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Congressional Democrats applaud Biden administration for terminating federal contract with Emergent BioSolutions

Two congressional Democrats lauded President Joe Biden’s administration for agreeing to end a federal partnership with a Maryland specialty pharmaceutical company contracted to prepare for and respond to public health emergencies.

U.S. Rep. Carolyn B. Maloney, a New York Democrat who chairs the House Committee on Oversight and Reform, and U.S. Rep. Jim Clyburn, a South Carolina Democrat, cast doubt Friday on Emergent BioSolution’s claim that the federal government underinvested in its capability to produce COVID-19 vaccines as part of a federal program to provide surge capacity to combat infectious diseases.

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“I am disappointed that Emergent continues to blame the federal government for its own failures, and I applaud the Biden Administration for holding them accountable,” Clyburn said in a Friday statement. “Despite receiving hundreds of millions of dollars and having years to prepare, Emergent wasted taxpayer funds and was unable to reliably produce uncontaminated coronavirus vaccines.”

Maloney and Clyburn launched the congressional investigation of the Gaithersburg-based pharmaceutical company after it halted production following a cross-contamination event at its East Baltimore plant that rendered millions of doses unusable. The plant, located near Johns Hopkins Bayview Medical Center, is still not fully authorized by the U.S. Food and Drug Administration to distribute vaccines, according to the regulatory agency.

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Federal regulators in April documented a series of quality control and mismanagement problems at the Bayview facility, including inadequate waste handling, poor facility maintenance and upkeep and insufficient personnel training. Before the cross-contamination incident, Emergent had been producing both Johnson & Johnson and AstraZeneca vaccines, and the latter of which came out of a contract with the federal government’s Centers for Innovation in Advanced Development and Manufacturing program.

Emergent resumed production of the Johnson & Johnson vaccines in July, and federal regulators have been reviewing each batch before deciding to authorize them. So far, 11 batches of Johnson & Johnson and three batches of AstraZeneca have been cleared for use, amounting to more than 100 million doses in all, Emergent spokesman Matt Hartwig said Friday.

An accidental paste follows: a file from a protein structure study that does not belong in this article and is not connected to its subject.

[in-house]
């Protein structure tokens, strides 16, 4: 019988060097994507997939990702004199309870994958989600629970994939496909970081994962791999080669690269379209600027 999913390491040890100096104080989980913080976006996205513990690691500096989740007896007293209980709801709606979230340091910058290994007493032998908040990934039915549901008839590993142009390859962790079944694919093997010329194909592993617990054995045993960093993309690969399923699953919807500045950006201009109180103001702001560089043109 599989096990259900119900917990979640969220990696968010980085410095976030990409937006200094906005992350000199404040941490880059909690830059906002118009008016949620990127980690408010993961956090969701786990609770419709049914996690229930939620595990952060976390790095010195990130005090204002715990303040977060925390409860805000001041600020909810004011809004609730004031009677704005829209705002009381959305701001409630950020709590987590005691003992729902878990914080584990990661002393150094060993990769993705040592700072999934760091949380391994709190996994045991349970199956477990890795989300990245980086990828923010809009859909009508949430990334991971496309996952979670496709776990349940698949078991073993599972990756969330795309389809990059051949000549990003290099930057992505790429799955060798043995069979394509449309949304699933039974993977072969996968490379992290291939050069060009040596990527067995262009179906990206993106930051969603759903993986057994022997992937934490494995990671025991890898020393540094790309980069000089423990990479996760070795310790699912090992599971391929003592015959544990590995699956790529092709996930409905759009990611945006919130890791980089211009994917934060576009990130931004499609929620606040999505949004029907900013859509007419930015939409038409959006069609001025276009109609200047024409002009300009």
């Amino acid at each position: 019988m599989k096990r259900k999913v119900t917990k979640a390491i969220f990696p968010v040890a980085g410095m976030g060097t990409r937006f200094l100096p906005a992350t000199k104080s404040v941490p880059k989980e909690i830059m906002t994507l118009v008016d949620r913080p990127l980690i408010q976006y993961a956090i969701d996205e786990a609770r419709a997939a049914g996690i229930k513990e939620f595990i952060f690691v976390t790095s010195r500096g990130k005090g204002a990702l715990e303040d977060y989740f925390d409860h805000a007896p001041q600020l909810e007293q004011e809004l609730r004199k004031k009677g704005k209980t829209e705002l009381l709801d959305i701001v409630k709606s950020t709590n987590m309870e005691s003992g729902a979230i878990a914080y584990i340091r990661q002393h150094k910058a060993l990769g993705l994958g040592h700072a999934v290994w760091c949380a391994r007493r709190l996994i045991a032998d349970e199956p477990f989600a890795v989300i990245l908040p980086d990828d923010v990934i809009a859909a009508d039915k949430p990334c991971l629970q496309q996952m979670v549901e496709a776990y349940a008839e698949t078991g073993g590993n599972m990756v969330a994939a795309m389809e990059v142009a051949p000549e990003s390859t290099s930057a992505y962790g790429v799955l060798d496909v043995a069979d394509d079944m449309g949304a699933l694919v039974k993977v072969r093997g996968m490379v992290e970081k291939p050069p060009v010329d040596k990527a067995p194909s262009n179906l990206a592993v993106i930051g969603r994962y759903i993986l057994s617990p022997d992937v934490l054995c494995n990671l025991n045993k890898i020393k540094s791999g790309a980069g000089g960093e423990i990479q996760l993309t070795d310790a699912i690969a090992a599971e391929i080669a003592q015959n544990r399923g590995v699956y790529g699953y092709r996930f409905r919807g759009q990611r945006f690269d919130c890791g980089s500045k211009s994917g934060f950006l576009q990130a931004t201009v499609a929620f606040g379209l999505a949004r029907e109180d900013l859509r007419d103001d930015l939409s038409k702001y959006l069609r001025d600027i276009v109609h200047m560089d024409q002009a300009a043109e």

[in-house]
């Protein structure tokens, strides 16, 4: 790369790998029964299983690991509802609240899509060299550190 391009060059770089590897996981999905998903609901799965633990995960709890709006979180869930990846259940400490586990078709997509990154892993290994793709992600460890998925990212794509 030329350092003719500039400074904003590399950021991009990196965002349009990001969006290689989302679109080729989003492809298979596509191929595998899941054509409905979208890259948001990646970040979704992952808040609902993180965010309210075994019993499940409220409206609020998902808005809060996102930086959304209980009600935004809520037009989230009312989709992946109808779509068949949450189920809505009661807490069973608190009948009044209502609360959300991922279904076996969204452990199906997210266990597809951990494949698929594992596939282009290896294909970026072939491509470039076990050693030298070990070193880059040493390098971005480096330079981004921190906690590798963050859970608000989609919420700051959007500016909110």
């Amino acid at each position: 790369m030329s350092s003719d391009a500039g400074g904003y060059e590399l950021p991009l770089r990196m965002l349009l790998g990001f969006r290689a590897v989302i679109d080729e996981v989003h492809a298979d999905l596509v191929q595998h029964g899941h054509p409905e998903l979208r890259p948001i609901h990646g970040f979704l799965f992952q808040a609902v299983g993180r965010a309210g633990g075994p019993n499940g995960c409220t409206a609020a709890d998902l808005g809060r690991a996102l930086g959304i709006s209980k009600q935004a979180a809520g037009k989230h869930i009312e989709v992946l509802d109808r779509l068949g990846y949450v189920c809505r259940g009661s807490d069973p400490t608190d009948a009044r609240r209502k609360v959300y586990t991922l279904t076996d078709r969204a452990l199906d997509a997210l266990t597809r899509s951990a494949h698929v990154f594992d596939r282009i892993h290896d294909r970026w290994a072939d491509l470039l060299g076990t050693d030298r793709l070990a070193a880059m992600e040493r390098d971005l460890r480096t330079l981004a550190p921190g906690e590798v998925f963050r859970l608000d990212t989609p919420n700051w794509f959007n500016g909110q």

The end of the partnership officially ends Emergent’s commitment to provide the federal government with space in the facility. Production of the AstraZeneca vaccine was moved out of the facility earlier this year.

Energent CEO Robert Kramer said Thursday during an earnings call with investors that Emergent proposed ending the partnership and mutually agreed to terms with the federal government. In a guest commentary piece in The Baltimore Sun, Kramer also said both Emergent and the government knew the risks of producing two vaccines at the facility at the same time, but went ahead with the plan anyway.

Hartwig has said previously that only one batch of vaccine, in all, was tarnished in the cross-contamination incident. Millions more were tossed due to their proximity to the faulty batch, he said.

In May, Maloney and Clyburn said their preliminary investigation into the company revealed Emergent’s failure to address existing “deficiencies” at the Bayview plant. The lawmakers expanded their investigation in June.

Emergent also faces a shareholder lawsuit for its performance during the pandemic. Its shares continued plunging Friday, losing more than a third of their value to close at $33.17, down $19.50 from the day before.

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